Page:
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Development of large scale inland flood scenarios for disaster response planning based on spatial/temporal conditional probability analysis

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Article number01003
<mark>Journal publication date</mark>20/10/2016
<mark>Journal</mark>E3S Web of Conferences
Number of pages6
<mark>Original language</mark>English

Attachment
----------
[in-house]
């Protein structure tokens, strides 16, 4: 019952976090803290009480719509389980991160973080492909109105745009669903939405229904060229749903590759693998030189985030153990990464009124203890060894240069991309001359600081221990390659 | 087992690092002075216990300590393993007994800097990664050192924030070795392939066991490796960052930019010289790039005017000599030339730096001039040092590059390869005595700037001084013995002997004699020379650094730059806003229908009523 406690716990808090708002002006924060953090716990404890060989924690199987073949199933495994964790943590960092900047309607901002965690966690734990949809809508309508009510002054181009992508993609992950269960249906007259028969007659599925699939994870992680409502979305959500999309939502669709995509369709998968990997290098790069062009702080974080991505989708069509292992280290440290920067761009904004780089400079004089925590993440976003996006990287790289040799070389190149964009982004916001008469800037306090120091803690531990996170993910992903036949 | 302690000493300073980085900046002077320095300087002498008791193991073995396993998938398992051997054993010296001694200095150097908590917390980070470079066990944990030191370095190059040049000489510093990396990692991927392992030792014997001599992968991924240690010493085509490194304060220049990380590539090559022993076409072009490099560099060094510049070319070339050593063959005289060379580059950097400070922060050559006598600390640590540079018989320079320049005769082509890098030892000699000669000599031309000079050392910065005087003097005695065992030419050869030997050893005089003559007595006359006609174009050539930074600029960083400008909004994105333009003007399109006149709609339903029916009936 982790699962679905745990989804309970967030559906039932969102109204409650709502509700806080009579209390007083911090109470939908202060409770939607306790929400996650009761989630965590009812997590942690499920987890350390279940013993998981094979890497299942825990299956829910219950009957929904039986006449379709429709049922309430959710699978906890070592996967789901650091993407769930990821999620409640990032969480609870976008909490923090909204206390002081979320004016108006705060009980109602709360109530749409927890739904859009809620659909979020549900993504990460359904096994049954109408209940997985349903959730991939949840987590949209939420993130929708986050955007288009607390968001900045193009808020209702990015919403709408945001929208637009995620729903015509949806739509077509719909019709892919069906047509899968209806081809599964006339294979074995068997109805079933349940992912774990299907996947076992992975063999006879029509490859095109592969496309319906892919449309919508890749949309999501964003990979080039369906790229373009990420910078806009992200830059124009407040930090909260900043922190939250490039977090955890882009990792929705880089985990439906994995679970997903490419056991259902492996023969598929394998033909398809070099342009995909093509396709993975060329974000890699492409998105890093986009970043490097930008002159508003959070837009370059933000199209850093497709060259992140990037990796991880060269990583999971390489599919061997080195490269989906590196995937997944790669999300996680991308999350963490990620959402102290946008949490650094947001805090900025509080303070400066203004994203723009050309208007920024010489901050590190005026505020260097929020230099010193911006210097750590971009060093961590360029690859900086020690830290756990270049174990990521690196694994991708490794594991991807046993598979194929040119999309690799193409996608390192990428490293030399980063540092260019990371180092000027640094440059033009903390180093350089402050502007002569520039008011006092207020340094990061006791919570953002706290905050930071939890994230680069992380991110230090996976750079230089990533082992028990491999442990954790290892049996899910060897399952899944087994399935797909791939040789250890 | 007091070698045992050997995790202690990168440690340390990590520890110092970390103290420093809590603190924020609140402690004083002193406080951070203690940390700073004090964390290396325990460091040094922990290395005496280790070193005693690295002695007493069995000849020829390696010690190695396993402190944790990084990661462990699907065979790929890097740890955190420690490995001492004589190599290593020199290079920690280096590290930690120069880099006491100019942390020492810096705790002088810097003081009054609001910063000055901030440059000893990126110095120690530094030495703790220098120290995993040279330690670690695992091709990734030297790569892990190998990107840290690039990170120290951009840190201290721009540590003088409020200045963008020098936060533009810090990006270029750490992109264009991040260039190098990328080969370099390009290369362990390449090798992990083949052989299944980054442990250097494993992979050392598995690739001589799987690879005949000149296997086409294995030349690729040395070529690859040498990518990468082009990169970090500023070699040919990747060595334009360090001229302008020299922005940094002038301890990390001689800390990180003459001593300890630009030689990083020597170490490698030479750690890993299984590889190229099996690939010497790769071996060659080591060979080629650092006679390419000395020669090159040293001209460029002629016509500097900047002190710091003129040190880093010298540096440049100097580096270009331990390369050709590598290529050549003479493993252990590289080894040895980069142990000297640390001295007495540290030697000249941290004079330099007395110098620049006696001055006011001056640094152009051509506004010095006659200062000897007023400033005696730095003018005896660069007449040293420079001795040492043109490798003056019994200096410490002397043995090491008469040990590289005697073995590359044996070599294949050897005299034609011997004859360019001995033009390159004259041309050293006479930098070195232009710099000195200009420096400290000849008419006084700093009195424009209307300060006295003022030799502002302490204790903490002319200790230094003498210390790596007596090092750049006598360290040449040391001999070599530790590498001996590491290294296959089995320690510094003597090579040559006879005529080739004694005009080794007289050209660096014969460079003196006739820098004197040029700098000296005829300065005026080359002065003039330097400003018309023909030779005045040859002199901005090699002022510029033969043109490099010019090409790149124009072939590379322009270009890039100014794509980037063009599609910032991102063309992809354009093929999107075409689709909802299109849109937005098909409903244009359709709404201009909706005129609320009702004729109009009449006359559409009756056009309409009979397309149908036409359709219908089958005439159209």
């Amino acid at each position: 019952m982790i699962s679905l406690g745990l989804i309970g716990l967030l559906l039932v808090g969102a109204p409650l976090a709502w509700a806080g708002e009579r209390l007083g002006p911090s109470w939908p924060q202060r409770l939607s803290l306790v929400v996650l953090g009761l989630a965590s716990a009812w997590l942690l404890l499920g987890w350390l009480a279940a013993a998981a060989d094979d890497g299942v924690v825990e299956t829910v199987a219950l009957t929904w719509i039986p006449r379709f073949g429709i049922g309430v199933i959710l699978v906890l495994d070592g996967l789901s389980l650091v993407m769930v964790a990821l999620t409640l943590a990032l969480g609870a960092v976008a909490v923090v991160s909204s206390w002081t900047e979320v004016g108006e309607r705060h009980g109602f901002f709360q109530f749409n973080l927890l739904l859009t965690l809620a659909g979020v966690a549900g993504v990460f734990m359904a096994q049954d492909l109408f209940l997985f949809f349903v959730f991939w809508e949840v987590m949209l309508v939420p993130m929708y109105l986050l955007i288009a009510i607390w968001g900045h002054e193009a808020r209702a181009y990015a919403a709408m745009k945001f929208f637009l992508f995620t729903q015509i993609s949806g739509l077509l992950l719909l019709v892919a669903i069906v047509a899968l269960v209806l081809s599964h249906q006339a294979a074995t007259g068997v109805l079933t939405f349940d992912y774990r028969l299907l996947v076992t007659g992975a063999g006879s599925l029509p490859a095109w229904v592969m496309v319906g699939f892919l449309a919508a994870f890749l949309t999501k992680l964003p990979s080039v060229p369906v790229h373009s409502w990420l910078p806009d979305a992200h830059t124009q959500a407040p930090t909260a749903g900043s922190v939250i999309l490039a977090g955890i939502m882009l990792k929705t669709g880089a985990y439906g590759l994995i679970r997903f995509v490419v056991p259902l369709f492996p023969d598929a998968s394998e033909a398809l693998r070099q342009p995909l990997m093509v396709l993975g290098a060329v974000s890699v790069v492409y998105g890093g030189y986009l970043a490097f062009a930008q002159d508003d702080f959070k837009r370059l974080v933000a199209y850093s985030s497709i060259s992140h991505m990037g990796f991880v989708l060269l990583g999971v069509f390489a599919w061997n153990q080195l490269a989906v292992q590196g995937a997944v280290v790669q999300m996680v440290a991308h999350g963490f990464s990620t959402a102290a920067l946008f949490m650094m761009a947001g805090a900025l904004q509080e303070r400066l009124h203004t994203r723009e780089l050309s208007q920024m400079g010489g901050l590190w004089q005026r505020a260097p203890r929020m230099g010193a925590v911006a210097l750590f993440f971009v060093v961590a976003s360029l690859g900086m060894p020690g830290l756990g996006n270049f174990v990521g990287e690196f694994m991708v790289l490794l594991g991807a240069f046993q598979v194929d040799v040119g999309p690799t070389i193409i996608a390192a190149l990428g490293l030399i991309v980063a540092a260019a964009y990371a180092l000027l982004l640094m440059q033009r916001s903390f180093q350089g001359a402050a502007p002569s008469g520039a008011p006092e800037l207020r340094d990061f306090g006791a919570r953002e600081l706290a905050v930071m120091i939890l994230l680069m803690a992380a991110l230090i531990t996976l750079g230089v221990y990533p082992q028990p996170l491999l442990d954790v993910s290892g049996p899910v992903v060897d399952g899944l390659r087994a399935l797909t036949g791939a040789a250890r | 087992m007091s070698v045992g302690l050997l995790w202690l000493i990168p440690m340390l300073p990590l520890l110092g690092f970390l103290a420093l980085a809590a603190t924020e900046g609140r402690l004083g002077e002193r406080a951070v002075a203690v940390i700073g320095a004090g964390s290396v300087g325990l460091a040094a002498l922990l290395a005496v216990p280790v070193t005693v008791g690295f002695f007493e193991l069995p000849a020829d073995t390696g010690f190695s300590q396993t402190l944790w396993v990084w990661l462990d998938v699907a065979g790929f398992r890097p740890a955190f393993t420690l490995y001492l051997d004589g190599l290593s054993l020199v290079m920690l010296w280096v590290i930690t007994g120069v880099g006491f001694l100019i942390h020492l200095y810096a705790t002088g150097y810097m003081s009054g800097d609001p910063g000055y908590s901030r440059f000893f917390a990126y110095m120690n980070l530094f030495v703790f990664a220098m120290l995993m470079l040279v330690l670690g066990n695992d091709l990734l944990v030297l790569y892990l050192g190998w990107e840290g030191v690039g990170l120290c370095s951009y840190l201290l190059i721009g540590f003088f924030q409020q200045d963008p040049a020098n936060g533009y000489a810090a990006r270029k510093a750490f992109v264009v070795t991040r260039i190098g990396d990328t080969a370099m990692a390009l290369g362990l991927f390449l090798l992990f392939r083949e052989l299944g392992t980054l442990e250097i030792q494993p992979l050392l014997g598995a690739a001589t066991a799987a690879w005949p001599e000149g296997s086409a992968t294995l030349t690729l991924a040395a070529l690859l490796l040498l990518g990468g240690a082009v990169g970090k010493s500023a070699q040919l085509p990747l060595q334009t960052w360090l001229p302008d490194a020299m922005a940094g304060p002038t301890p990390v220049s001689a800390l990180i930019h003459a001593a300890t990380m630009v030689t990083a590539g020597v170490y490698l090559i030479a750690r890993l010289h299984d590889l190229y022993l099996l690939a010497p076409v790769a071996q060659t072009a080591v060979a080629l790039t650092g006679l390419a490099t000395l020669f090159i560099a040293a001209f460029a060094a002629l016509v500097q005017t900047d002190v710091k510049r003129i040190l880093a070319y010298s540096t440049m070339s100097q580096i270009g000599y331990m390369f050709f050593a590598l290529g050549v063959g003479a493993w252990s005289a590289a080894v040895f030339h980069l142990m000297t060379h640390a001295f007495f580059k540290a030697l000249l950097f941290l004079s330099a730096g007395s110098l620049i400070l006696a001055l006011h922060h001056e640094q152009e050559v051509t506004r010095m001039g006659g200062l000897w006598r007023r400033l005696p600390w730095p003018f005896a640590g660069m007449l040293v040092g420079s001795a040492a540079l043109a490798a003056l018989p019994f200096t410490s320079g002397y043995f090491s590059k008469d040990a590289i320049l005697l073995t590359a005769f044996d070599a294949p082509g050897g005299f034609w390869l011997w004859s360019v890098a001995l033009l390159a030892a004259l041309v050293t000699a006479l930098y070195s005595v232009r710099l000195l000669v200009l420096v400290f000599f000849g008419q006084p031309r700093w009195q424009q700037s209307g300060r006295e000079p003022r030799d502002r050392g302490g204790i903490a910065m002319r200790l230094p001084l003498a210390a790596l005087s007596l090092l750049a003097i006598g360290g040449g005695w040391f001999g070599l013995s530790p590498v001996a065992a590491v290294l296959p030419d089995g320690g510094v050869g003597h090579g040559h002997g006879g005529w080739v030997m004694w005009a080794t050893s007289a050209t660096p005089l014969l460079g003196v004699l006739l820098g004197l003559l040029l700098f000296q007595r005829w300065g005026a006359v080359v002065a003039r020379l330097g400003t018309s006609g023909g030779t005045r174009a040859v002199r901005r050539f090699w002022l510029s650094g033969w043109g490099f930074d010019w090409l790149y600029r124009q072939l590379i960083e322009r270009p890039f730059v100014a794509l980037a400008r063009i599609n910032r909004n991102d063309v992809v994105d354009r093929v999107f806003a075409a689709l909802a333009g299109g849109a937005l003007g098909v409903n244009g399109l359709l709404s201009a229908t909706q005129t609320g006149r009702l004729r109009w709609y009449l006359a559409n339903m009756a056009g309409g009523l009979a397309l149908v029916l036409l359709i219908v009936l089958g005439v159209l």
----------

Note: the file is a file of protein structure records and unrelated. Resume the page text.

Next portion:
Extreme event scenarios are useful for civil emergency services to help in developing contingency plans for responding effectively to major flooding incidents. In the UK, the official national risk register includes a scenario for inland flooding (from rivers and other sources), which is described in terms of a probability of occurrence over a five year period of between 1 in 200 and 1 in 20. This scenario was previously based on recent extreme floods, in conjunction with maps produced to aid in development planning on floodplains. At the time it was constructed, it was not feasible to assess scientifically the combined probability of a nationally-significant flood event of this type, therefore the scenario probability assessment was ambiguous. Recent developments in multivariate extreme value statistics now allow the probability of large scale flood events to be assessed with reference to hydrological summary statistics or impact metrics. Building on theory and pilot studies by Heffernan and Tawn [1], Lamb et al. [2] and Keef et al. [3], we describe the development of a set of national-scale scenarios based on a high-dimensional (ca. 1,100 locations) conditional probability analysis of extreme river flows and rainfall. The methodology provides a theoretically justified basis for extrapolation into the joint tail of the distribution of these variables, which is then used to simulate extreme events with associated probabilities. The probabilistic events are compared with current understanding of meteorological scenarios associated with significant, large-scale flooding in the UK, and with historical flooding, in order to identify plausible events that can inform national risk scenarios. Additionally, we combined scenarios of inland and coastal extremes that have been considered by linking the analysis discussed in this paper with methods presented in a companion paper by Wyncoll et al.